16 Jun 10 Reasons to Add Emilia-Romagna to Your Travel Bucket List
How many of you have heard about Emilia-Romagna, or know where it is? I bet not many.
Everyone traveling from Florence to Venice (or the other way round) goes through Emilia-Romagna and its largest city, Bologna. This Italian region is often barely an area of transit and only a few make a stop on their way to or from Tuscany.
Too bad, for Emilia-Romagna is a land full of beauty and charm. Thus, I’ll try to tickle your curiosity by telling you 10 reasons you should add Emilia-Romagna to your bucket list.
1. A land of authenticity
I’m not going to deny that Tuscany is awesome, but part of it has been shaped to please tourists. The only thought that an area of Tuscany has been nicknamed ‘Chiantishire’ makes me shiver as does read many signs in English at the entrance of some local wineries, meaning that a lot is done to satisfy Anglo-Saxons visitors.
Not so in Emilia-Romagna, where authenticity is deep-rooted and the feeling of Italy is much stronger.
2. Warm hospitality
I don’t know the reason, but Emilia-Romagna has always distinguished itself for the warm hospitality, a characteristic which luckily hasn’t faded away.
Most people in the region are friendly, joyful and easy-going, and feeling at home is often only a matter of minutes. I cherish this area of Italy because I always feel welcome.
3. Art cities, smooth hills, mountain ranges, endless beaches: Emilia-Romagna is surprisingly diverse
I felt pure bliss looking at the smooth and verdant hills near Faenza and fell in love with the little town of Brisighella, a place where I could easily spend months just enjoying the peaceful surroundings.
Albeit not as scenic as the Alps, there are plenty of nice spots in the Apennines, with lots of outdoors activities that can be done. I only visited the area around Porretta Terme, a pretty town surrounded by hills and mountains on the edge between Emilia-Romagna and Tuscany, and certainly wish to see more next time.
And then there’s the Adriatic coast, with its wide sandy beaches and a lot of entertainment for anyone: teenagers, couples, families, elderly.
I’m not much of a beach lover anymore, but Rimini and Riccione – the two most popular spots -, are linked to my childhood since my father used to bring my brother and I there on holiday.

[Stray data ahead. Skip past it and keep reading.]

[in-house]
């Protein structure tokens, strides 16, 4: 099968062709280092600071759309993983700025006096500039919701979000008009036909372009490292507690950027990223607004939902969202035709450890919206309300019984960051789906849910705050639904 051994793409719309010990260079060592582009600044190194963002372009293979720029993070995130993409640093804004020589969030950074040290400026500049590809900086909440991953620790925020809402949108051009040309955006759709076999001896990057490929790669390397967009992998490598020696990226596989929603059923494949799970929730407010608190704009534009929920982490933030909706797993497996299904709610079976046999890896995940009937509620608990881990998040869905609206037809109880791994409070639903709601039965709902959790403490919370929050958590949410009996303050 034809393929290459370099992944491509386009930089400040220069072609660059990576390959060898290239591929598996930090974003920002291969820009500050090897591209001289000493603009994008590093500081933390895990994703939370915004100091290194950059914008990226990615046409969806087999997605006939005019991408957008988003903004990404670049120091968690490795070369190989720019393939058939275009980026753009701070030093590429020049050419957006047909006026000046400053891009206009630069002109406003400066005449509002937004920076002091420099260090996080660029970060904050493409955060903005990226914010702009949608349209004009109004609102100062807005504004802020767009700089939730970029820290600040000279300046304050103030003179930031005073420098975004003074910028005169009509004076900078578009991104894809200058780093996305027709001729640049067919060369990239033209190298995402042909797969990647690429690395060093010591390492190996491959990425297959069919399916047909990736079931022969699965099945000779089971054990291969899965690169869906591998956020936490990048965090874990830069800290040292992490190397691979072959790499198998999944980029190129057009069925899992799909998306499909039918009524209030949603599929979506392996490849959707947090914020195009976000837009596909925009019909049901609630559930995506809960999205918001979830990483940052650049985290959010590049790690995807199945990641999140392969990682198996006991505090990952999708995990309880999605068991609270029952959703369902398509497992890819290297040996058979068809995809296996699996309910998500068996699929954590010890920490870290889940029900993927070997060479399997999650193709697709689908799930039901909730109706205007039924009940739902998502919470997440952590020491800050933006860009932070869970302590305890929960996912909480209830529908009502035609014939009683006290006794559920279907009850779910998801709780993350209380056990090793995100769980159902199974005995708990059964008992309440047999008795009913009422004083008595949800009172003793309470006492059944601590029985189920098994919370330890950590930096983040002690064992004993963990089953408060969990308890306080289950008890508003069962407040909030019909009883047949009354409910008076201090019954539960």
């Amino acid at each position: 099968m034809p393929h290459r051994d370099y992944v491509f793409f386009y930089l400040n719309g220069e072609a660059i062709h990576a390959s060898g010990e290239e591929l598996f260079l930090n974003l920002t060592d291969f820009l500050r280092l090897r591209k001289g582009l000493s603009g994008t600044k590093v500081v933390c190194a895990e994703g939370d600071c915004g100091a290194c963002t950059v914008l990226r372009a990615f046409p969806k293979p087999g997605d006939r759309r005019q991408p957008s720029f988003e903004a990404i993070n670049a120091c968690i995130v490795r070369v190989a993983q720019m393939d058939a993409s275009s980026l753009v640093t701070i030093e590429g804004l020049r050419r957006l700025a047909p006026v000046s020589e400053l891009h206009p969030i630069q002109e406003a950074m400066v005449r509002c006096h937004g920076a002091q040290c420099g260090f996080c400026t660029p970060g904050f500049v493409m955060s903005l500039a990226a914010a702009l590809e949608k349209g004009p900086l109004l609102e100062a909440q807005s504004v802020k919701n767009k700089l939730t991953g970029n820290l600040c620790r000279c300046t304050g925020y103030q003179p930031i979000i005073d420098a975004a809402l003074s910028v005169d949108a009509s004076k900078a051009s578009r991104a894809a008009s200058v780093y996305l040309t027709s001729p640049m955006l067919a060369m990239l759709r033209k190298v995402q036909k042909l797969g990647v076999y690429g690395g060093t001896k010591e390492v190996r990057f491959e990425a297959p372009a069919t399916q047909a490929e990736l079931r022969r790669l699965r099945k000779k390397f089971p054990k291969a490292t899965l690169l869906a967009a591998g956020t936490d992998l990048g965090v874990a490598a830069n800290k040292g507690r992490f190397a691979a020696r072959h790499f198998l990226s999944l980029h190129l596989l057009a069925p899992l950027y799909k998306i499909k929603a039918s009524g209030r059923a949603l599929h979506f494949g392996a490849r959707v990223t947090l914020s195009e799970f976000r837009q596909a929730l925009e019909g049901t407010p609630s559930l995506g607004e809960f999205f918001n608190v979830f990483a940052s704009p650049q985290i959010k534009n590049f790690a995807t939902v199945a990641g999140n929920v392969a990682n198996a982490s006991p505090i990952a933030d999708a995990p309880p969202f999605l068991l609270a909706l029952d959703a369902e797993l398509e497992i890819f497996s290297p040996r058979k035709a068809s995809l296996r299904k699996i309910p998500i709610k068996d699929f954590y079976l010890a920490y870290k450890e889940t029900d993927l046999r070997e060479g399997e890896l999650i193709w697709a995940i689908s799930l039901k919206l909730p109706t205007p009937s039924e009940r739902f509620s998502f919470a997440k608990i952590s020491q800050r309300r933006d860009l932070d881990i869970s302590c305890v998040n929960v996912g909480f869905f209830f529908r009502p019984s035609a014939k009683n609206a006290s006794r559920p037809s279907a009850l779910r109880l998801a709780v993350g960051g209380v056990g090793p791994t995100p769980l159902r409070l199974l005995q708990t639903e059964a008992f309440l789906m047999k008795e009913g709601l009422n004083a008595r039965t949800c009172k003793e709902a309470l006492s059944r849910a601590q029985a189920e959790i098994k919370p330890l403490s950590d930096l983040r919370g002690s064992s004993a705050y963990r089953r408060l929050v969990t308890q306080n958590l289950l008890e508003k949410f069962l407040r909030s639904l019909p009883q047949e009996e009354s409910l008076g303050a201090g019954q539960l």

And from time to time, I like reliving sweet memories spending a few days of long walks along the beach, eating delicious typical piadina (a local flat bread, that I usually have filled with ham, soft cheese and arugola) and shamelessly savouring huge dishes of fresh fish.
4. Wonderful places, little crowd
Rome, Florence and Venice are unique and extraordinary but it’s really hard to beat the crowd, no matter the season, and the flurry can be overwhelming.
Most places across Emilia-Romagna are quieter (unless you go to the Adriatic coast in July-August peak season, and sometimes Ravenna can be busy) and more enjoyable.
5. Less known doesn’t mean less interesting
Hopping from one small city to the other, it doesn’t take long to see how special everyone is.
Especially for art lovers, there are must-see places like Ravenna, a town with a population of about 160,000 people and no less than 8 UNESCO World Heritage Sites (a unique complex of early Christian monuments with magnificent mosaics) and Modena, another UNESCO WHS.
A university town, Bologna is filled with young students giving to the city a very peculiar and lively vibe. I loved walking under the arcades (they cover 45 km, or 28 mi, in the city), getting lost in the tiny streets of the historical centre, sitting with a book at one of the many cafés and just enjoy the laid-back atmosphere.
6. The realm of home-made pasta
Sure, pasta is the national Italian dish and there are so many different types of pasta and way of cooking it that you could easily eat it every day for one year and never have it prepared twice the same fashion.